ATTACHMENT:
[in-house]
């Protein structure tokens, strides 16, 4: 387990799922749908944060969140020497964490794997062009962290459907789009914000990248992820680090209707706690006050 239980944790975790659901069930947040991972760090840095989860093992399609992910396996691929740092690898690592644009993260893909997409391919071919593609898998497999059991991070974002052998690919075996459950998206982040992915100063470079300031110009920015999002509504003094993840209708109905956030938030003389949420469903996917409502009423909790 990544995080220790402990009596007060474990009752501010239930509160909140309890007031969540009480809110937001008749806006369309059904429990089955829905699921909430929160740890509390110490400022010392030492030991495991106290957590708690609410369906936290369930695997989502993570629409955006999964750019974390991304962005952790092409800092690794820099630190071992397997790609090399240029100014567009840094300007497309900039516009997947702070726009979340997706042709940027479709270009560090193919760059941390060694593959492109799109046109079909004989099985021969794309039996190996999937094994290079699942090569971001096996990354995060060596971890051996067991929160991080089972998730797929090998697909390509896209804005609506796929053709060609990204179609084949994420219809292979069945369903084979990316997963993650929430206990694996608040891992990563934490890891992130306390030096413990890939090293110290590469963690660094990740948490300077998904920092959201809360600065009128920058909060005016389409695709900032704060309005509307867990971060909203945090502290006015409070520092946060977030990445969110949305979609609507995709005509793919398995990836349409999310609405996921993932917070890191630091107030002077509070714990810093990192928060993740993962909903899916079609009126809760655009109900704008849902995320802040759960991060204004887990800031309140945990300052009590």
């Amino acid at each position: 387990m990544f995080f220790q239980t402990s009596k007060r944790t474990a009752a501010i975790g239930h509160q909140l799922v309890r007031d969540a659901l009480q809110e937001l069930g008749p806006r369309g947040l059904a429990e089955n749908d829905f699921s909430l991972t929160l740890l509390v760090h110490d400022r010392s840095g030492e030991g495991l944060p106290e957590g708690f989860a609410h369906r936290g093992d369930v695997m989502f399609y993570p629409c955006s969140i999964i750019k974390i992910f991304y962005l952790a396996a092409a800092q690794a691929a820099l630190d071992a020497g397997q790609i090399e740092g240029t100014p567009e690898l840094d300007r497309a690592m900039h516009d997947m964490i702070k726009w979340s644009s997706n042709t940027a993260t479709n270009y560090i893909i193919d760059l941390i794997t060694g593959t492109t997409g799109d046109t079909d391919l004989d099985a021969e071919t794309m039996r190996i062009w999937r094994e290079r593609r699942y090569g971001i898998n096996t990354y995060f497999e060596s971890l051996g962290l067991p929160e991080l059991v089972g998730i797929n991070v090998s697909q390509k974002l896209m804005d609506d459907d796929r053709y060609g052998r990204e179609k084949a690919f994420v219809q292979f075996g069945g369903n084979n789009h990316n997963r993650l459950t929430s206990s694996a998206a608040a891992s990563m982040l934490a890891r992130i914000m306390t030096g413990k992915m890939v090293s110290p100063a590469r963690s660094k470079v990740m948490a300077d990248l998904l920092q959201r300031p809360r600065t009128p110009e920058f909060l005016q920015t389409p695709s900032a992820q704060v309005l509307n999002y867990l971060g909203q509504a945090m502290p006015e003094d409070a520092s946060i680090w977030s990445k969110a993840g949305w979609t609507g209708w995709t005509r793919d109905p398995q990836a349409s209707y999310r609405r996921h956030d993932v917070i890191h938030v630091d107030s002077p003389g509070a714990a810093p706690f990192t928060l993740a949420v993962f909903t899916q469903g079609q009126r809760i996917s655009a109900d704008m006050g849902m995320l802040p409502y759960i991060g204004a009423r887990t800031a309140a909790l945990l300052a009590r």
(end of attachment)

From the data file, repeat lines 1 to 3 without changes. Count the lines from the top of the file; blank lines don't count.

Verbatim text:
[in-house]
């Protein structure tokens, strides 16, 4: 387990799922749908944060969140020497964490794997062009962290459907789009914000990248992820680090209707706690006050 239980944790975790659901069930947040991972760090840095989860093992399609992910396996691929740092690898690592644009993260893909997409391919071919593609898998497999059991991070974002052998690919075996459950998206982040992915100063470079300031110009920015999002509504003094993840209708109905956030938030003389949420469903996917409502009423909790 990544995080220790402990009596007060474990009752501010239930509160909140309890007031969540009480809110937001008749806006369309059904429990089955829905699921909430929160740890509390110490400022010392030492030991495991106290957590708690609410369906936290369930695997989502993570629409955006999964750019974390991304962005952790092409800092690794820099630190071992397997790609090399240029100014567009840094300007497309900039516009997947702070726009979340997706042709940027479709270009560090193919760059941390060694593959492109799109046109079909004989099985021969794309039996190996999937094994290079699942090569971001096996990354995060060596971890051996067991929160991080089972998730797929090998697909390509896209804005609506796929053709060609990204179609084949994420219809292979069945369903084979990316997963993650929430206990694996608040891992990563934490890891992130306390030096413990890939090293110290590469963690660094990740948490300077998904920092959201809360600065009128920058909060005016389409695709900032704060309005509307867990971060909203945090502290006015409070520092946060977030990445969110949305979609609507995709005509793919398995990836349409999310609405996921993932917070890191630091107030002077509070714990810093990192928060993740993962909903899916079609009126809760655009109900704008849902995320802040759960991060204004887990800031309140945990300052009590």
């Amino acid at each position: 387990m990544f995080f220790q239980t402990s009596k007060r944790t474990a009752a501010i975790g239930h509160q909140l799922v309890r007031d969540a659901l009480q809110e937001l069930g008749p806006r369309g947040l059904a429990e089955n749908d829905f699921s909430l991972t929160l740890l509390v760090h110490d400022r010392s840095g030492e030991g495991l944060p106290e957590g708690f989860a609410h369906r936290g093992d369930v695997m989502f399609y993570p629409c955006s969140i999964i750019k974390i992910f991304y962005l952790a396996a092409a800092q690794a691929a820099l630190d071992a020497g397997q790609i090399e740092g240029t100014p567009e690898l840094d300007r497309a690592m900039h516009d997947m964490i702070k726009w979340s644009s997706n042709t940027a993260t479709n270009y560090i893909i193919d760059l941390i794997t060694g593959t492109t997409g799109d046109t079909d391919l004989d099985a021969e071919t794309m039996r190996i062009w999937r094994e290079r593609r699942y090569g971001i898998n096996t990354y995060f497999e060596s971890l051996g962290l067991p929160e991080l059991v089972g998730i797929n991070v090998s697909q390509k974002l896209m804005d609506d459907d796929r053709y060609g052998r990204e179609k084949a690919f994420v219809q292979f075996g069945g369903n084979n789009h990316n997963r993650l459950t929430s206990s694996a998206a608040a891992s990563m982040l934490a890891r992130i914000m306390t030096g413990k992915m890939v090293s110290p100063a590469r963690s660094k470079v990740m948490a300077d990248l998904l920092q959201r300031p809360r600065t009128p110009e920058f909060l005016q920015t389409p695709s900032a992820q704060v309005l509307n999002y867990l971060g909203q509504a945090m502290p006015e003094d409070a520092s946060i680090w977030s990445k969110a993840g949305w979609t609507g209708w995709t005509r793919d109905p398995q990836a349409s209707y999310r609405r996921h956030d993932v917070i890191h938030v630091d107030s002077p003389g509070a714990a810093p706690f990192t928060l993740a949420v993962f909903t899916q469903g079609q009126r809760i996917s655009a109900d704008m006050g849902m995320l802040p409502y759960i991060g204004a009423r887990t800031a309140a909790l945990l300052a009590r």